MANILA, Philippines – The Armed Forces of the Philippines (AFP) said remnants of the local armed groups with ties to the Islamic State (ISIS) have scattered into 10 subgroups since their defeat in Marawi in 2017.
The Maute-ISIS group, as it is locally known, has more than 300 fighters remaining, according to Major Ronald Suscano, spokesman of the 1st Infantry Division (ID) in Western Mindanao.
The United States refers to them as “ISIS Philippines” and designated them as a foreign terrorist group that its citizens should not conduct business with.
Suscano said the Maute-ISIS remnants recognize a certain “Abu Dhar” as their current leader. They are supposedly lying low but continue to retrain and recruit new members.
“They scattered into small groups. Most of them are hiding, but some of those who remain in Lanao del Sur have regrouped and are retraining. Ten subleaders remain,” according to Suscano, speaking in Filipino.
Philippine Army chief Lieutenant General Rolando Bautista earlier confirmed the terrorists’ continuous recruitment on the ground.
“We received reports that the recruitment is not limited within Lanao del Sur. It continued also in Basilan, Sulu, and even Palimbang [in Sultan Kudarat],” he said.
Bautista led the military offensive in Marawi City last year, when he was chief of the Army 1st Infantry Division (ID).
Major General Roseller Murillo, the new chief of the 1st Infantry Division, said the military is gaining ground against the remnant forces.
“Our recent successes and apprehensions have been yielding valuable information that allows authorities to further hunt down the remnants of the group. These successes clearly indicate their dwindling organizational leadership and capabilities,” Murillo said.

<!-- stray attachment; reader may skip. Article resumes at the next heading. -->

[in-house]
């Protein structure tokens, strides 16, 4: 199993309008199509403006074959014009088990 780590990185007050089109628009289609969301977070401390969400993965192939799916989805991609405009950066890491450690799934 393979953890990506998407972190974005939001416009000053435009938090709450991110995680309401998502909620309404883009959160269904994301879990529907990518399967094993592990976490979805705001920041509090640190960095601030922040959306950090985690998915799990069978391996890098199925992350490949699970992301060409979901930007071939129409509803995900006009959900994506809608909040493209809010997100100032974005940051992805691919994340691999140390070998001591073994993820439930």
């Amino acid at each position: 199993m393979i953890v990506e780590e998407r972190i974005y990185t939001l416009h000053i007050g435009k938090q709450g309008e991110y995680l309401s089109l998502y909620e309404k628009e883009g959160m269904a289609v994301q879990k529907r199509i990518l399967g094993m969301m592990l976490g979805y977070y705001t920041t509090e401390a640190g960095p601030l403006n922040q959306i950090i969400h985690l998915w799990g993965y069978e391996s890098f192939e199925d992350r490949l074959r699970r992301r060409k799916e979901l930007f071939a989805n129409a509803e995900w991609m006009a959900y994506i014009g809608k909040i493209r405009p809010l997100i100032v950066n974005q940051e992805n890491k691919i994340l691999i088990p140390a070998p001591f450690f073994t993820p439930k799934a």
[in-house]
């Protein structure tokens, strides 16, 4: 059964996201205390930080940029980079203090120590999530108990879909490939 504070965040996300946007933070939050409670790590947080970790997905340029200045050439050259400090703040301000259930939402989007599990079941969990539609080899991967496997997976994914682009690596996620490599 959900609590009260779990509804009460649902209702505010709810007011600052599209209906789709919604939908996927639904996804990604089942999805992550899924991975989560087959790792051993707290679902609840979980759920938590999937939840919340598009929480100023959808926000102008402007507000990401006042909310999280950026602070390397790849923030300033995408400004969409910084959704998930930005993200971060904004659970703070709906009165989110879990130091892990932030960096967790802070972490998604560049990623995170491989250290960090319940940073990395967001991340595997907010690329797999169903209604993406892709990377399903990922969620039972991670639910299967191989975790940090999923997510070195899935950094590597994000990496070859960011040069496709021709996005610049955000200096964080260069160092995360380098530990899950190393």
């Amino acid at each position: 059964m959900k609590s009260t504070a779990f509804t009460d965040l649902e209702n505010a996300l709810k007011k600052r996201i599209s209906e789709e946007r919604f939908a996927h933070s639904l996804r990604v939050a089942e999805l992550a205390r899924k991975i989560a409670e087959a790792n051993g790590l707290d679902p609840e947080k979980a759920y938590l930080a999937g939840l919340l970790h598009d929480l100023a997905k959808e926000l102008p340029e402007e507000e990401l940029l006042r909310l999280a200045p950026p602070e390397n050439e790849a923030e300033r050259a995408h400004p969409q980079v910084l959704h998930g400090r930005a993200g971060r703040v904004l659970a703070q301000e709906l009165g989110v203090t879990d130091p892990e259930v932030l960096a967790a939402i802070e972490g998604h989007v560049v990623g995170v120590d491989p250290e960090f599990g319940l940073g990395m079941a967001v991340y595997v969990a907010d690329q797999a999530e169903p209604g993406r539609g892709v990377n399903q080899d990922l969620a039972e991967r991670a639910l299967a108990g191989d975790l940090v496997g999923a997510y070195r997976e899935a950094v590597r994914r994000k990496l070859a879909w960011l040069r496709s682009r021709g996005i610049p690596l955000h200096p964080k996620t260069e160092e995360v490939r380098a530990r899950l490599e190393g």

New leader: Abu Dhar
Abu Dhar is a former lieutenant of slain ISIS emir Isnilon Hapilon, who led a faction of the Abu Sayyaf Group and the Maute Group.
“He’s a full blooded Maranao. Both his parents hail from Lanao del Sur. He grew up there, went to school there, and married there,” Suscano said.
Abu Dhar is believed to be in his 40s. “Based on information I got, he carried a lot of money with him when he escaped from the battle area,” said Suscano.
Firefight erupted between the military and the Maute-ISIS remnants in Masiu town in January. Masiu is believed to be one of the hometowns of the Maute matriarch, Farhana. She was arrested in the same town during the siege.
The military and the police warned the terrorists could attempt a repeat of the Marawi siege in another city. Security forces are closely watching Central Mindanao, particularly the Lanao provinces and Maguindanao.
Abu Dhar is believed to be hiding in Lanao del Sur alongwith some foreign terrorists, said Suscano. Bautista said they are also validating reports that more foreign terrorists arrived through the country’s backdoors.
Arrest in Manila
The military said one of the tagged Maute-ISIS subleaders, Abdul Nasser Lomondot, was arrested in Manila on Sunday, March 4, along with his wife Rizasalam.
Manila cops made the arrest based on information from the military.
The military said Lomondot trained with the Maute Brothers in Butig prior to the Marawi siege, where he took part in killing Christian hostages.
Lomondot also reportedly led an attack in Marantao, a town adjacent to Marawi. Suscano said he was believed to be among those who escaped the battle area a month before the siege ended in October 2017.
Lomondot is not a prominent figure in Central Mindanao. He is unknown to Moro Islamic Liberation Front peace implementing panel chairman Mohagher Iqbal and Marawi City Mayor Majul Gandamra.
Security officials said Lomondot is not known to be planning attacks in the capital, but Suscano said it’s possible he might be on a logistical mission.
A .45 caliber pistol and a hand grenade were recovered when he was arrested. – Rappler.com